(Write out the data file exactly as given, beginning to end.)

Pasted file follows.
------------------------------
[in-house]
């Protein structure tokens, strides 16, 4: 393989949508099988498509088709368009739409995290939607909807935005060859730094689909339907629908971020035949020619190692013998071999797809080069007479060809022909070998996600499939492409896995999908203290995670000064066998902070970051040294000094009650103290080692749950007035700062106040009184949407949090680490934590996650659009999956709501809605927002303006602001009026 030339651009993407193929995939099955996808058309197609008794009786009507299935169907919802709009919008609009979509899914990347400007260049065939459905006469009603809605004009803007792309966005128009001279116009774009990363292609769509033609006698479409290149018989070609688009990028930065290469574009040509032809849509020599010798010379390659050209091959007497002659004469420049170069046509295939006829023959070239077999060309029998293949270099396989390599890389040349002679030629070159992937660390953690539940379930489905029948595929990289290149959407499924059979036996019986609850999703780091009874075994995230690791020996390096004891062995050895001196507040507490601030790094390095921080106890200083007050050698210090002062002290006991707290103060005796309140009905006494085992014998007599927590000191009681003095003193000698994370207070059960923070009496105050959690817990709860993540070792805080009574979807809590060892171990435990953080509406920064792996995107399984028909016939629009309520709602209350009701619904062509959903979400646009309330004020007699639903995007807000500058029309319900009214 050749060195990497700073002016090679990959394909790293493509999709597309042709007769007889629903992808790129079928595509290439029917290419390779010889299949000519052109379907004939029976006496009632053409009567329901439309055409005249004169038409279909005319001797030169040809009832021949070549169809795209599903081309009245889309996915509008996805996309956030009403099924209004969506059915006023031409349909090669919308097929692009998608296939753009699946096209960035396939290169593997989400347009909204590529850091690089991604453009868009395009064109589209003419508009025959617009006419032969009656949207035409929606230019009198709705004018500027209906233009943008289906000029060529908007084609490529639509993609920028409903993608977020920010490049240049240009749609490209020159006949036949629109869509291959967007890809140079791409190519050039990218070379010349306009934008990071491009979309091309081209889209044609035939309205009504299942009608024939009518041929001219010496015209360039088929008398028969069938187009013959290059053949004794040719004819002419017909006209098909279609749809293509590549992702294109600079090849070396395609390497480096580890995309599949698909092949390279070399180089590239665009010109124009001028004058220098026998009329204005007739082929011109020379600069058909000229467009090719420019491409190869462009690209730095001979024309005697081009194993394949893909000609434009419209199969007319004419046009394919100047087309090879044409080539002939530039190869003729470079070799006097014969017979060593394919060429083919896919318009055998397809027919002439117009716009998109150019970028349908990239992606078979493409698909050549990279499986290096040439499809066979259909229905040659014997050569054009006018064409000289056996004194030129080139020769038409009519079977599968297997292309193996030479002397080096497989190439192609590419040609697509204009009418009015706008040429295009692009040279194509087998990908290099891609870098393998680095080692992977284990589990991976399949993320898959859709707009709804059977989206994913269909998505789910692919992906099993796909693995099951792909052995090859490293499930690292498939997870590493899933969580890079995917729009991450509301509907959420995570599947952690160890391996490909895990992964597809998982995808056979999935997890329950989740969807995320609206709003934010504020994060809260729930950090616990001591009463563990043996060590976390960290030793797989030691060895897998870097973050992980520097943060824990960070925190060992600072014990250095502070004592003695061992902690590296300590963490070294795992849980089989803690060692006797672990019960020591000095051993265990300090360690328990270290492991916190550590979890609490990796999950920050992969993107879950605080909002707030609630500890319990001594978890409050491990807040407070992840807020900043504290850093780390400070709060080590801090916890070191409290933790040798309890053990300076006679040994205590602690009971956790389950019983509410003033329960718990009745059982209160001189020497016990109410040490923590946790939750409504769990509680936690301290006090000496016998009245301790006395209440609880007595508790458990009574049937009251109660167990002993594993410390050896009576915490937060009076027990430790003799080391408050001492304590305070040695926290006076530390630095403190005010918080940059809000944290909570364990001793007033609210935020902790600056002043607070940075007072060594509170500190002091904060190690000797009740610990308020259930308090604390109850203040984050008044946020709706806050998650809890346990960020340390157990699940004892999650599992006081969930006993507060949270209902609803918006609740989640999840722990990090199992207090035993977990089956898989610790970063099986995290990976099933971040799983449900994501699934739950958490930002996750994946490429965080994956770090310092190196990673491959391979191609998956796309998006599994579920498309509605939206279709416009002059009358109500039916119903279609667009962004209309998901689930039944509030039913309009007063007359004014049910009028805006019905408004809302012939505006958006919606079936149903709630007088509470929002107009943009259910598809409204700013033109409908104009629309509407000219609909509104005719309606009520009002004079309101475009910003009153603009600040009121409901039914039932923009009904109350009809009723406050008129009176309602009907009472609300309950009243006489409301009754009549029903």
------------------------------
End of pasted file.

[in-house]
């Protein structure tokens, strides 16, 4: 393989949508099988498509088709368009739409995290939607909807935005060859730094689909339907629908971020035949020619190692013998071999797809080069007479060809022909070998996600499939492409896995999908203290995670000064066998902070970051040294000094009650103290080692749950007035700062106040009184949407949090680490934590996650659009999956709501809605927002303006602001009026 030339651009993407193929995939099955996808058309197609008794009786009507299935169907919802709009919008609009979509899914990347400007260049065939459905006469009603809605004009803007792309966005128009001279116009774009990363292609769509033609006698479409290149018989070609688009990028930065290469574009040509032809849509020599010798010379390659050209091959007497002659004469420049170069046509295939006829023959070239077999060309029998293949270099396989390599890389040349002679030629070159992937660390953690539940379930489905029948595929990289290149959407499924059979036996019986609850999703780091009874075994995230690791020996390096004891062995050895001196507040507490601030790094390095921080106890200083007050050698210090002062002290006991707290103060005796309140009905006494085992014998007599927590000191009681003095003193000698994370207070059960923070009496105050959690817990709860993540070792805080009574979807809590060892171990435990953080509406920064792996995107399984028909016939629009309520709602209350009701619904062509959903979400646009309330004020007699639903995007807000500058029309319900009214 050749060195990497700073002016090679990959394909790293493509999709597309042709007769007889629903992808790129079928595509290439029917290419390779010889299949000519052109379907004939029976006496009632053409009567329901439309055409005249004169038409279909005319001797030169040809009832021949070549169809795209599903081309009245889309996915509008996805996309956030009403099924209004969506059915006023031409349909090669919308097929692009998608296939753009699946096209960035396939290169593997989400347009909204590529850091690089991604453009868009395009064109589209003419508009025959617009006419032969009656949207035409929606230019009198709705004018500027209906233009943008289906000029060529908007084609490529639509993609920028409903993608977020920010490049240049240009749609490209020159006949036949629109869509291959967007890809140079791409190519050039990218070379010349306009934008990071491009979309091309081209889209044609035939309205009504299942009608024939009518041929001219010496015209360039088929008398028969069938187009013959290059053949004794040719004819002419017909006209098909279609749809293509590549992702294109600079090849070396395609390497480096580890995309599949698909092949390279070399180089590239665009010109124009001028004058220098026998009329204005007739082929011109020379600069058909000229467009090719420019491409190869462009690209730095001979024309005697081009194993394949893909000609434009419209199969007319004419046009394919100047087309090879044409080539002939530039190869003729470079070799006097014969017979060593394919060429083919896919318009055998397809027919002439117009716009998109150019970028349908990239992606078979493409698909050549990279499986290096040439499809066979259909229905040659014997050569054009006018064409000289056996004194030129080139020769038409009519079977599968297997292309193996030479002397080096497989190439192609590419040609697509204009009418009015706008040429295009692009040279194509087998990908290099891609870098393998680095080692992977284990589990991976399949993320898959859709707009709804059977989206994913269909998505789910692919992906099993796909693995099951792909052995090859490293499930690292498939997870590493899933969580890079995917729009991450509301509907959420995570599947952690160890391996490909895990992964597809998982995808056979999935997890329950989740969807995320609206709003934010504020994060809260729930950090616990001591009463563990043996060590976390960290030793797989030691060895897998870097973050992980520097943060824990960070925190060992600072014990250095502070004592003695061992902690590296300590963490070294795992849980089989803690060692006797672990019960020591000095051993265990300090360690328990270290492991916190550590979890609490990796999950920050992969993107879950605080909002707030609630500890319990001594978890409050491990807040407070992840807020900043504290850093780390400070709060080590801090916890070191409290933790040798309890053990300076006679040994205590602690009971956790389950019983509410003033329960718990009745059982209160001189020497016990109410040490923590946790939750409504769990509680936690301290006090000496016998009245301790006395209440609880007595508790458990009574049937009251109660167990002993594993410390050896009576915490937060009076027990430790003799080391408050001492304590305070040695926290006076530390630095403190005010918080940059809000944290909570364990001793007033609210935020902790600056002043607070940075007072060594509170500190002091904060190690000797009740610990308020259930308090604390109850203040984050008044946020709706806050998650809890346990960020340390157990699940004892999650599992006081969930006993507060949270209902609803918006609740989640999840722990990090199992207090035993977990089956898989610790970063099986995290990976099933971040799983449900994501699934739950958490930002996750994946490429965080994956770090310092190196990673491959391979191609998956796309998006599994579920498309509605939206279709416009002059009358109500039916119903279609667009962004209309998901689930039944509030039913309009007063007359004014049910009028805006019905408004809302012939505006958006919606079936149903709630007088509470929002107009943009259910598809409204700013033109409908104009629309509407000219609909509104005719309606009520009002004079309101475009910003009153603009600040009121409901039914039932923009009904109350009809009723406050008129009176309602009907009472609300309950009243006489409301009754009549029903």